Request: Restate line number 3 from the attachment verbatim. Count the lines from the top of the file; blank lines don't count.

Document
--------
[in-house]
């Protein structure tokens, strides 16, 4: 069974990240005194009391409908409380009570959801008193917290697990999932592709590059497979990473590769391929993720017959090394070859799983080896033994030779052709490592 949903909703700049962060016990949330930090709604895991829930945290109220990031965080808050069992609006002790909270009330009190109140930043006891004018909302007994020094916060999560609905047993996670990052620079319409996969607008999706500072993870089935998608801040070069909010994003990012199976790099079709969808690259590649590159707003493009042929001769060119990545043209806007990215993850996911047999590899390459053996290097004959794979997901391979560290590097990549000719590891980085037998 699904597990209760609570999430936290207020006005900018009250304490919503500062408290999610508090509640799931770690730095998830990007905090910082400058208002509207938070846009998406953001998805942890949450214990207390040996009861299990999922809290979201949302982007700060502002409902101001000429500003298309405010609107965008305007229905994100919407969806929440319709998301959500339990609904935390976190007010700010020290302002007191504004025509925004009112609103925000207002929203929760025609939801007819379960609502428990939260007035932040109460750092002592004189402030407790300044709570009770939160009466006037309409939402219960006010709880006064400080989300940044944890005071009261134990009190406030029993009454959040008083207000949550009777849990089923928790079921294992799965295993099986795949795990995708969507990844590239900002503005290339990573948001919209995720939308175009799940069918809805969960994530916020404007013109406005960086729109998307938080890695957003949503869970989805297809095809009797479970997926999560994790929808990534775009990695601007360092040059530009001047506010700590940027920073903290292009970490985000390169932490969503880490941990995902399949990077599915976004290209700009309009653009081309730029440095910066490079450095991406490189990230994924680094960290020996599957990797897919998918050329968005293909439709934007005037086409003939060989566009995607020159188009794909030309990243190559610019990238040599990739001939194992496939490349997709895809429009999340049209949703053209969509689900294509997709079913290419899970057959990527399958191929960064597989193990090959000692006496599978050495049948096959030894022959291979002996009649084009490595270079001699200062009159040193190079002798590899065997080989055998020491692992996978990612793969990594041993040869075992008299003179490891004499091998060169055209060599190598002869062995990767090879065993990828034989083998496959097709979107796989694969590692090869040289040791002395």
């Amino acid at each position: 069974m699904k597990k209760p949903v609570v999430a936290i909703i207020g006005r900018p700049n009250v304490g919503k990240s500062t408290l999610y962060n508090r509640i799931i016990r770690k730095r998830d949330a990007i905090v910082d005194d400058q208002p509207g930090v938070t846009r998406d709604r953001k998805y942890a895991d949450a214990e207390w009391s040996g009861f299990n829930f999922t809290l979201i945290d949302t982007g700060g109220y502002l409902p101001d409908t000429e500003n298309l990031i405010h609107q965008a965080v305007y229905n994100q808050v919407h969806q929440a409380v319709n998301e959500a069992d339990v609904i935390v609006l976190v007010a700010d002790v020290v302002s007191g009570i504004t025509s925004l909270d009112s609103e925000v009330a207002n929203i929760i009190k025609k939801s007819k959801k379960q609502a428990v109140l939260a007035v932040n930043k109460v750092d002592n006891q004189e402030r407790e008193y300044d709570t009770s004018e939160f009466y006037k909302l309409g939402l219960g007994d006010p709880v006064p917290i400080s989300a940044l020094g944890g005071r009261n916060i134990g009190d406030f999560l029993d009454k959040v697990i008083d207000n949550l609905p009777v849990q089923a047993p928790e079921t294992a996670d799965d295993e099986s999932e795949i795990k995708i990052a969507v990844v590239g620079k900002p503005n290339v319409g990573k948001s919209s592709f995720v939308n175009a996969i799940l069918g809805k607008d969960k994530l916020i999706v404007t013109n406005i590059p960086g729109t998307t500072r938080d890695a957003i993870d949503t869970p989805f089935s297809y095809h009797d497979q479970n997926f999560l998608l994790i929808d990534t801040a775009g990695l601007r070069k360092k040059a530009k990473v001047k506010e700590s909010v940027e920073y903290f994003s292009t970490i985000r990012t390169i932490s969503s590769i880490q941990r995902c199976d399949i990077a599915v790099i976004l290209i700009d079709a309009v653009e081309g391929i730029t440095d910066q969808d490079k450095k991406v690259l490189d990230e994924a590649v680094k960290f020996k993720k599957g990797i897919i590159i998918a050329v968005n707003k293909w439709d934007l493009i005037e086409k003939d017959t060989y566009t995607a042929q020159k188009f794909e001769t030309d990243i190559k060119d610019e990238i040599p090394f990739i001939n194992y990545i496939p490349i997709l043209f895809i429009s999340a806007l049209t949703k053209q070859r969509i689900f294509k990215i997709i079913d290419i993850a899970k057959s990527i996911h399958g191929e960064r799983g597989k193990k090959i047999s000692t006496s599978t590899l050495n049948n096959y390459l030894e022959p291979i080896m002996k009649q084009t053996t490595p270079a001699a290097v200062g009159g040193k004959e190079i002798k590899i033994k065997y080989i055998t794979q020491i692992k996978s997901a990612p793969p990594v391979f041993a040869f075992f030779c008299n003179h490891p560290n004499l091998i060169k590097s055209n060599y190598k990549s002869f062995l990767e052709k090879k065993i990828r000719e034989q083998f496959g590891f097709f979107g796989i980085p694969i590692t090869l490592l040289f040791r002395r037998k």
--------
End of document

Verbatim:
């Amino acid at each position: 069974m699904k597990k209760p949903v609570v999430a936290i909703i207020g006005r900018p700049n009250v304490g919503k990240s500062t408290l999610y962060n508090r509640i799931i016990r770690k730095r998830d949330a990007i905090v910082d005194d400058q208002p509207g930090v938070t846009r998406d709604r953001k998805y942890a895991d949450a214990e207390w009391s040996g009861f299990n829930f999922t809290l979201i945290d949302t982007g700060g109220y502002l409902p101001d409908t000429e500003n298309l990031i405010h609107q965008a965080v305007y229905n994100q808050v919407h969806q929440a409380v319709n998301e959500a069992d339990v609904i935390v609006l976190v007010a700010d002790v020290v302002s007191g009570i504004t025509s925004l909270d009112s609103e925000v009330a207002n929203i929760i009190k025609k939801s007819k959801k379960q609502a428990v109140l939260a007035v932040n930043k109460v750092d002592n006891q004189e402030r407790e008193y300044d709570t009770s004018e939160f009466y006037k909302l309409g939402l219960g007994d006010p709880v006064p917290i400080s989300a940044l020094g944890g005071r009261n916060i134990g009190d406030f999560l029993d009454k959040v697990i008083d207000n949550l609905p009777v849990q089923a047993p928790e079921t294992a996670d799965d295993e099986s999932e795949i795990k995708i990052a969507v990844v590239g620079k900002p503005n290339v319409g990573k948001s919209s592709f995720v939308n175009a996969i799940l069918g809805k607008d969960k994530l916020i999706v404007t013109n406005i590059p960086g729109t998307t500072r938080d890695a957003i993870d949503t869970p989805f089935s297809y095809h009797d497979q479970n997926f999560l998608l994790i929808d990534t801040a775009g990695l601007r070069k360092k040059a530009k990473v001047k506010e700590s909010v940027e920073y903290f994003s292009t970490i985000r990012t390169i932490s969503s590769i880490q941990r995902c199976d399949i990077a599915v790099i976004l290209i700009d079709a309009v653009e081309g391929i730029t440095d910066q969808d490079k450095k991406v690259l490189d990230e994924a590649v680094k960290f020996k993720k599957g990797i897919i590159i998918a050329v968005n707003k293909w439709d934007l493009i005037e086409k003939d017959t060989y566009t995607a042929q020159k188009f794909e001769t030309d990243i190559k060119d610019e990238i040599p090394f990739i001939n194992y990545i496939p490349i997709l043209f895809i429009s999340a806007l049209t949703k053209q070859r969509i689900f294509k990215i997709i079913d290419i993850a899970k057959s990527i996911h399958g191929e960064r799983g597989k193990k090959i047999s000692t006496s599978t590899l050495n049948n096959y390459l030894e022959p291979i080896m002996k009649q084009t053996t490595p270079a001699a290097v200062g009159g040193k004959e190079i002798k590899i033994k065997y080989i055998t794979q020491i692992k996978s997901a990612p793969p990594v391979f041993a040869f075992f030779c008299n003179h490891p560290n004499l091998i060169k590097s055209n060599y190598k990549s002869f062995l990767e052709k090879k065993i990828r000719e034989q083998f496959g590891f097709f979107g796989i980085p694969i590692t090869l490592l040289f040791r002395r037998k």